That’s what I realized that we were doing, you know, I just repeated ‘automation,’ ‘automation,’ ‘automation’ all the time and at the end of the day, it’s just like everyone now when they start to test a new channel. They think about how they can scale it, they think about efficiencies, about technical integrations. So, it’s more of a culture and a style that your team will have than a specific, well-thought out plan.

For us the vision is very simplistic and funny – it’s ‘the big red button’ – but I talk so much about it. Actually, some of my colleagues bought me an actual physical red button that’s on my desk, but that was just great because I was like, “I repeat this so much that people make fun of it.” But then again, that’s when you know you’re on the right path to creating a culture in your team. So, now we joke, as though my button was the front end, I’m like “why are you guys waiting, like I’m pressing, nothing is happening, so just build it better.”

Shani: Your own nuclear suitcase. So, I mean, besides, again, better marketing performance which probably is obviously the result of automation, what other benefits does automation have?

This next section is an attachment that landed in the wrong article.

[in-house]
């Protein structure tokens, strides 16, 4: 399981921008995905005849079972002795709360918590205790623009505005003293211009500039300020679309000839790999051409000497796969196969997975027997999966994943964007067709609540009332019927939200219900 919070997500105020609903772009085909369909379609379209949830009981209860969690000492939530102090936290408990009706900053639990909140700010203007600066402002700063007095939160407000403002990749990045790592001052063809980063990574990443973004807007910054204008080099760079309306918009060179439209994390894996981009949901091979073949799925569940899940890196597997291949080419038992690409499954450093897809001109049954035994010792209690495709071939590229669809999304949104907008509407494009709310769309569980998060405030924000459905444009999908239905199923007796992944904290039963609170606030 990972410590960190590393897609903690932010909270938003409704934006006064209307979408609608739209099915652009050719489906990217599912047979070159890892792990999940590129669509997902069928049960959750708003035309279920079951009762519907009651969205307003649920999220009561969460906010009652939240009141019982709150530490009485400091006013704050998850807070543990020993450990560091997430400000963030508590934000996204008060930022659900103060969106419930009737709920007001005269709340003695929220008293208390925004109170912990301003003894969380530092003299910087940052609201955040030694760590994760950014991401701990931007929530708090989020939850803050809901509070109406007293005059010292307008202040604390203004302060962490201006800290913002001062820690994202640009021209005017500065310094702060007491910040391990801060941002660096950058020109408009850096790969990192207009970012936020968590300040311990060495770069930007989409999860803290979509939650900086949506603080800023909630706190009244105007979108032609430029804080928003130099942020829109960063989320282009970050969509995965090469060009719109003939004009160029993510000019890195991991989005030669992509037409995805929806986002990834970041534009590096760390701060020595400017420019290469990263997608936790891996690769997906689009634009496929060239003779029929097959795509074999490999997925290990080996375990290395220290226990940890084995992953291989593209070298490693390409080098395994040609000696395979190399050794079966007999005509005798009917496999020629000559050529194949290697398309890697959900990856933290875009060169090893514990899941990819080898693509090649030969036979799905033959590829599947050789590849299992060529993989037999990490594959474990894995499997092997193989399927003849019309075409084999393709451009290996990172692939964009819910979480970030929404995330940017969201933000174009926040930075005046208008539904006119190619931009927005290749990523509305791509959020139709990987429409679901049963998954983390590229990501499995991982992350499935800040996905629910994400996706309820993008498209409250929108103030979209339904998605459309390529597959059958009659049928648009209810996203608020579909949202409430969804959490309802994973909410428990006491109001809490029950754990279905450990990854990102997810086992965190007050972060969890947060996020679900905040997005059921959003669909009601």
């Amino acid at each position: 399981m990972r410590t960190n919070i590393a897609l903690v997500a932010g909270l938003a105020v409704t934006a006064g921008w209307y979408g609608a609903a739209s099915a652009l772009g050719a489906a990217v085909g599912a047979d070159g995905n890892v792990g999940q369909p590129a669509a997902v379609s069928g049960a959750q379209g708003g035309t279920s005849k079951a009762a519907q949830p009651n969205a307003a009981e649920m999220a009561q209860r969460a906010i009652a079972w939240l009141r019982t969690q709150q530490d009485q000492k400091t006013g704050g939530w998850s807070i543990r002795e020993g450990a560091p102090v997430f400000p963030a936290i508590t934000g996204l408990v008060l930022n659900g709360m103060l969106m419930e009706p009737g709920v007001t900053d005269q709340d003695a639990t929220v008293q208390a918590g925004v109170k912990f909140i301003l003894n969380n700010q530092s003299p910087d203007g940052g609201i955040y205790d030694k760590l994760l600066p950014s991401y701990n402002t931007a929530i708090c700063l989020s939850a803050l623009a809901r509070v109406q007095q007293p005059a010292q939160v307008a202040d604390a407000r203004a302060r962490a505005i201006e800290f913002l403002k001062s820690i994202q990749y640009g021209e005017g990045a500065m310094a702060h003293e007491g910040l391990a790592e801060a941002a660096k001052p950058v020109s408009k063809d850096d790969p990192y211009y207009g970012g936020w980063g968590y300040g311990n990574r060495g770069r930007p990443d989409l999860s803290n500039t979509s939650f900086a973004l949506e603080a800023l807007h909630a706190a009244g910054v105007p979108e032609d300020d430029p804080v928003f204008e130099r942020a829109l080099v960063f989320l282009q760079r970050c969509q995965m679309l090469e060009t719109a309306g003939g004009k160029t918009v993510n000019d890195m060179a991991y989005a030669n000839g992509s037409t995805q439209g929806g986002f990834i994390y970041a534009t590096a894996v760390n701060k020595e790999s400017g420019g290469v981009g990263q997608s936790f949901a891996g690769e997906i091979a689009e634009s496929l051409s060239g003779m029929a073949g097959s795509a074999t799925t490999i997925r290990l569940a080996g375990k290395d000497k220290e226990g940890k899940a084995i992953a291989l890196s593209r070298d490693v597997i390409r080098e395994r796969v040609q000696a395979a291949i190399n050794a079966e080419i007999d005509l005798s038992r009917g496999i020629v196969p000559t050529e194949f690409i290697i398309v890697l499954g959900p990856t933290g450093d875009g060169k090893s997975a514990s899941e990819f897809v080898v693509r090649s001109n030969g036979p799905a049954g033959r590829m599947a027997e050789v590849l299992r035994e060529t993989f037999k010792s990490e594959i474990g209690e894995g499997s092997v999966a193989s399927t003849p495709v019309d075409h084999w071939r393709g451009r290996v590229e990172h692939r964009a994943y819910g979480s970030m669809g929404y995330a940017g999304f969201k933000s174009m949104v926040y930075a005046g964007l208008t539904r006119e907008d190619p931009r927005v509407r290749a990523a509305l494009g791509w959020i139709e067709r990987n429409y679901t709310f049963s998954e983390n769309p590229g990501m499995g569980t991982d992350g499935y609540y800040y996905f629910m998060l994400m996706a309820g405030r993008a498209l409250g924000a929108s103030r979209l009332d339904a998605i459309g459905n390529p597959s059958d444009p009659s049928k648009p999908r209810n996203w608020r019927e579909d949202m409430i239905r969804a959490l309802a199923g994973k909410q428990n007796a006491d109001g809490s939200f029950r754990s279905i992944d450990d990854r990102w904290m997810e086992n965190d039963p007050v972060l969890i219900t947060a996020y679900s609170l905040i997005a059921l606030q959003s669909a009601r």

Simon: Well, you get to do interesting podcasts like this one. But I think, well, it definitely helps being a more interesting client for your ad partners. So, because we focus so much on automation, Facebook and Google and Snapchat are really interested by what we do because they see it as the future and they want to bring that to their other clients, so that kind of helps your relationship.

We get access to a bunch of new ad fads and betas from the different partners. Then, it also helps with your recruiting, right, because some people, smart people who think about that stuff, they hear about Hopper and they see we have this automation culture, so I guess it makes us more attractive and we were able to hire some of the best user acquisition marketers in the market – that was really a strong point.